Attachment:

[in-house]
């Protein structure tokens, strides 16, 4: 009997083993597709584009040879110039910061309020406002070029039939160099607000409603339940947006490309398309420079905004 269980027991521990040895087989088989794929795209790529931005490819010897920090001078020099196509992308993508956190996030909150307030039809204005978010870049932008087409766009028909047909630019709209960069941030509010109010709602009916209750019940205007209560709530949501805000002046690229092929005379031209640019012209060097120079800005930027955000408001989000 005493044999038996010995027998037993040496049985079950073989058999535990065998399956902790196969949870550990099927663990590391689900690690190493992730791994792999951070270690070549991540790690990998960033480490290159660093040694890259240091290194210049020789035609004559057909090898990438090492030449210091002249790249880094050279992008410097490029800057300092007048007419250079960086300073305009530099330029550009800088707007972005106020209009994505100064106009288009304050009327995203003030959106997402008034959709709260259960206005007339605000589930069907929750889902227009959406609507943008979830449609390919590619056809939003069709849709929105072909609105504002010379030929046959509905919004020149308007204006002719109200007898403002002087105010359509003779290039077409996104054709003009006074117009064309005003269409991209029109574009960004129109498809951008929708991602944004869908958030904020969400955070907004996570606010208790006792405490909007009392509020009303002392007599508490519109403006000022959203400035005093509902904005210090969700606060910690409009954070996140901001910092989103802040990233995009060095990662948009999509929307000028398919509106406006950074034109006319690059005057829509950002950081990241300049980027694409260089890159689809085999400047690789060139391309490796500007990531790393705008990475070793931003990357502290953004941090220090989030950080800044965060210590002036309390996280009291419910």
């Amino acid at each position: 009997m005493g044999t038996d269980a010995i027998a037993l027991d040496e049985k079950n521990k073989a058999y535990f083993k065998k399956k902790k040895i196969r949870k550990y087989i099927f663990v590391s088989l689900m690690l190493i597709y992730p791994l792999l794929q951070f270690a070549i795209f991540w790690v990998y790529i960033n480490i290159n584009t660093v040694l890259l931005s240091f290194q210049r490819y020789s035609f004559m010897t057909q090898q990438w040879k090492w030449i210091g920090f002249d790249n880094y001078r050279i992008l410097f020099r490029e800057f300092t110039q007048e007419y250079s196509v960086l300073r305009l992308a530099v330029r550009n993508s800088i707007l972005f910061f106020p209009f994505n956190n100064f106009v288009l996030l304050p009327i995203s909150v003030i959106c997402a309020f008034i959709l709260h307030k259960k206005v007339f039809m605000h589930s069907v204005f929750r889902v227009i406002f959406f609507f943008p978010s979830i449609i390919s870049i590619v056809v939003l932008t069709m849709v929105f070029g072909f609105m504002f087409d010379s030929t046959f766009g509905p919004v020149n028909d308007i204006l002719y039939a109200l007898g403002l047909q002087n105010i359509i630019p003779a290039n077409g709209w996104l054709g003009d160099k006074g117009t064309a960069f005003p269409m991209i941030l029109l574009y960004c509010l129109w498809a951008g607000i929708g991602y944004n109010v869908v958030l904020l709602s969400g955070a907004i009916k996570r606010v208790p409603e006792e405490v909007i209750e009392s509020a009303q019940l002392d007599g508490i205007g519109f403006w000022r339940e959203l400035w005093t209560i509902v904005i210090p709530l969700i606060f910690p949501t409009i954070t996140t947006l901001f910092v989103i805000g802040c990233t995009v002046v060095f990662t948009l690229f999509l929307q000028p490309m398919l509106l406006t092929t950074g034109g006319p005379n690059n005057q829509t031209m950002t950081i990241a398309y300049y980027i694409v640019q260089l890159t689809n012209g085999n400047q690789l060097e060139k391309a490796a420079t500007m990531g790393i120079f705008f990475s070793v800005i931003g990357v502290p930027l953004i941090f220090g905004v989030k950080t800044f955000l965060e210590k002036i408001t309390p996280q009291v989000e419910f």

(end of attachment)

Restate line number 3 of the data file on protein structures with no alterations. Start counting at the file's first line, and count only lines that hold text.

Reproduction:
């Amino acid at each position: 009997m005493g044999t038996d269980a010995i027998a037993l027991d040496e049985k079950n521990k073989a058999y535990f083993k065998k399956k902790k040895i196969r949870k550990y087989i099927f663990v590391s088989l689900m690690l190493i597709y992730p791994l792999l794929q951070f270690a070549i795209f991540w790690v990998y790529i960033n480490i290159n584009t660093v040694l890259l931005s240091f290194q210049r490819y020789s035609f004559m010897t057909q090898q990438w040879k090492w030449i210091g920090f002249d790249n880094y001078r050279i992008l410097f020099r490029e800057f300092t110039q007048e007419y250079s196509v960086l300073r305009l992308a530099v330029r550009n993508s800088i707007l972005f910061f106020p209009f994505n956190n100064f106009v288009l996030l304050p009327i995203s909150v003030i959106c997402a309020f008034i959709l709260h307030k259960k206005v007339f039809m605000h589930s069907v204005f929750r889902v227009i406002f959406f609507f943008p978010s979830i449609i390919s870049i590619v056809v939003l932008t069709m849709v929105f070029g072909f609105m504002f087409d010379s030929t046959f766009g509905p919004v020149n028909d308007i204006l002719y039939a109200l007898g403002l047909q002087n105010i359509i630019p003779a290039n077409g709209w996104l054709g003009d160099k006074g117009t064309a960069f005003p269409m991209i941030l029109l574009y960004c509010l129109w498809a951008g607000i929708g991602y944004n109010v869908v958030l904020l709602s969400g955070a907004i009916k996570r606010v208790p409603e006792e405490v909007i209750e009392s509020a009303q019940l002392d007599g508490i205007g519109f403006w000022r339940e959203l400035w005093t209560i509902v904005i210090p709530l969700i606060f910690p949501t409009i954070t996140t947006l901001f910092v989103i805000g802040c990233t995009v002046v060095f990662t948009l690229f999509l929307q000028p490309m398919l509106l406006t092929t950074g034109g006319p005379n690059n005057q829509t031209m950002t950081i990241a398309y300049y980027i694409v640019q260089l890159t689809n012209g085999n400047q690789l060097e060139k391309a490796a420079t500007m990531g790393i120079f705008f990475s070793v800005i931003g990357v502290p930027l953004i941090f220090g905004v989030k950080t800044f955000l965060e210590k002036i408001t309390p996280q009291v989000e419910f």